How to Tell the Difference Between Dementia and Medication Side Effects
Disorientation. Confusion. Memory loss. While these are certainly hallmark symptoms of Alzheimer’s disease and other types of dementia, they may also come about from taking certain medications. Before automatically assuming an inevitable diagnosis of dementia, review the following list of prescribed medicines that can cause similar adverse effects in order to help tell the difference between dementia and medication side effects.
Opioids specifically are reported to affect short-term memory. The good news is that the issue is usually remedied once pain remedies are no longer being taken.
Prescribed by doctors for insomnia, IBS, urinary incontinence, depression, heart issues, Parkinson’s, vertigo, and other conditions, prescription drugs with anticholinergic effects that block acetylcholine’s effects in the brain may cause memory disturbance, agitation, confusion, and delirium, among other serious health conditions. An example is tolteridine.
These prescription medications help treat both insomnia and anxiety, with sedative qualities that can also cause cognitive problems. Long-term usage of benzodiazepines may also be a risk factor for developing dementia. Examples include temazepam (Restoril) and lorazepam (Ativan).
Mood and cognitive changes, delirium, and psychotic symptoms are just a few of the complications connected with corticosteroid use. One of the most common examples is prednisone.
Referred to as “chemo brain,” chemotherapy drugs impact some individuals in the areas of memory, focus and attention, and executive functioning. These changes might be long-lasting, even after finishing chemo treatment.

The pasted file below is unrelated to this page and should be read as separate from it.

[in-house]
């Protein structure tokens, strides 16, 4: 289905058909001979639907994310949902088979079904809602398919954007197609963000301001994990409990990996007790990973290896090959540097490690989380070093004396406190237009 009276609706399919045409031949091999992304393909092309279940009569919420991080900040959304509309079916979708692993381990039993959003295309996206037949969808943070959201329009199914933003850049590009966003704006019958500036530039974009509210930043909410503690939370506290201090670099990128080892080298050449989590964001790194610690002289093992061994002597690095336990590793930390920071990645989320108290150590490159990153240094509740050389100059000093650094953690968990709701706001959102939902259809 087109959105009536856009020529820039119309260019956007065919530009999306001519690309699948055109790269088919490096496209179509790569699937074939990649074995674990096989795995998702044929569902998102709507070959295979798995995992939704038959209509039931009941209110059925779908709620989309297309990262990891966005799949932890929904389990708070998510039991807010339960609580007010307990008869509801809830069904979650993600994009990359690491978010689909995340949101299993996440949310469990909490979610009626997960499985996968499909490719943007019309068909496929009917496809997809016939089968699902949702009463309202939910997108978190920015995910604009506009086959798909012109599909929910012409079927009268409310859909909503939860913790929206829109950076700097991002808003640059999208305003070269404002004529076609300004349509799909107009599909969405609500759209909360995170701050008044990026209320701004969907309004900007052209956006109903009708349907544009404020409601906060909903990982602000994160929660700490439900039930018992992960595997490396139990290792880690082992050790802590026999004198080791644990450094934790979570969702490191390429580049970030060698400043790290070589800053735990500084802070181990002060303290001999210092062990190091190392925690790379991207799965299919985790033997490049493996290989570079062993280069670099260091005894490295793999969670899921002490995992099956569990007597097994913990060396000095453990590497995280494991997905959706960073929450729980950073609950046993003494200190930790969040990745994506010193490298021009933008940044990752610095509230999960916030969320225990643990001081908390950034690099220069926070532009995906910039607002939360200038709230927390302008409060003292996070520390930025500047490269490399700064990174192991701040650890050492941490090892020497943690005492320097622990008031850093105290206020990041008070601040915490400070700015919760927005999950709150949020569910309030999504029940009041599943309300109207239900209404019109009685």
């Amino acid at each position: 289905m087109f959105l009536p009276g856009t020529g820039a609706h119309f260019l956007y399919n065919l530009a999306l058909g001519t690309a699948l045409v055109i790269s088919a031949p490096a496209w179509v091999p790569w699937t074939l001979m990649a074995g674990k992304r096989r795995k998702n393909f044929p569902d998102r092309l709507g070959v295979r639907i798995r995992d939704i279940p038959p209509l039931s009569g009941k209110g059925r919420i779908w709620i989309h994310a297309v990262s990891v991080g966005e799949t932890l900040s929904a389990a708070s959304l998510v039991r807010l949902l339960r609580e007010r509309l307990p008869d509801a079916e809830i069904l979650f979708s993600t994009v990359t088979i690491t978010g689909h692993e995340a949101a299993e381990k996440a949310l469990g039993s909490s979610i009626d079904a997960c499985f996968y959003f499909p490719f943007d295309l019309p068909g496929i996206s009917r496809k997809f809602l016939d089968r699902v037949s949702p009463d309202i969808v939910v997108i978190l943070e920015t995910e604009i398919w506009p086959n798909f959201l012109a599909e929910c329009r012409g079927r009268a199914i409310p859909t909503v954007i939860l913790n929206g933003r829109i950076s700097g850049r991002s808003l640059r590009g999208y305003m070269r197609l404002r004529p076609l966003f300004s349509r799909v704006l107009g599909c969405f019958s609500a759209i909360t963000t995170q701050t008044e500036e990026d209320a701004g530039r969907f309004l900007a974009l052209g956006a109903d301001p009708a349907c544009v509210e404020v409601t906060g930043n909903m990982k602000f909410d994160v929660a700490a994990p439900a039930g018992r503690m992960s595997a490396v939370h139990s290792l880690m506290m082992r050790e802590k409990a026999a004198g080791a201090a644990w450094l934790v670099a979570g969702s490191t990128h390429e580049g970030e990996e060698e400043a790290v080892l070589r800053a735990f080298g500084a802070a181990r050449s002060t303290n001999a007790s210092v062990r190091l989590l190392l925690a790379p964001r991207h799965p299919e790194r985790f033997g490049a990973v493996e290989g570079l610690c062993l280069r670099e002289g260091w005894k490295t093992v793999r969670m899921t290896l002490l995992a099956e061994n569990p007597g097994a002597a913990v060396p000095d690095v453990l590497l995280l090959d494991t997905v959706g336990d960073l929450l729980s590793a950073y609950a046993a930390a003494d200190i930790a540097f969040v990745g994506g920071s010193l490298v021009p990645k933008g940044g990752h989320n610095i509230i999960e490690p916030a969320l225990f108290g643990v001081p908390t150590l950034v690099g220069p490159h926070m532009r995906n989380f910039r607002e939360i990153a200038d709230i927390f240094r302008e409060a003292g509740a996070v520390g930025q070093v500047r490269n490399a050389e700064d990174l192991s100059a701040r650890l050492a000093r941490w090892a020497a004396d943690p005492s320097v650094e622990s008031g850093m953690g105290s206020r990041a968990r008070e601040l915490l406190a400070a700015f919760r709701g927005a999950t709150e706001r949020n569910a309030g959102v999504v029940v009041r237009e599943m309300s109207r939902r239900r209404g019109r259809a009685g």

Prescribed to reduce cholesterol, statins have a suspected connection to memory and mental slowing and decline. While there are inconsistent results from a variety of scientific studies, it is important to know about the possibility for cognitive complications.
It’s also important to remember that many medications affect older adults differently than those who are younger. This may be due in some extent to the decreased efficiency in an older person’s kidneys and liver, along with interactions with other medications being taken and a decreased cognitive reserve in the brain. Complications can also be further exacerbated by alcohol use.
Still unsure how to tell the difference between dementia and medication side effects? Talk with the senior’s doctor for guidance. And always be sure to speak with the doctor prior to starting, stopping, or changing any medication.
Hired Hands Homecare is also on hand to help seniors in a variety of ways – medication reminders to ensure meds are taken just as prescribed, picking up prescriptions, transportation to doctors’ appointments, and keeping an eye out for any changes in condition and reporting them immediately, just to name a few. Contact us at (866) 940-4343 for help any time and to learn more about our in-home care in Sonoma, Rutherford, Tiburon, and the surrounding areas.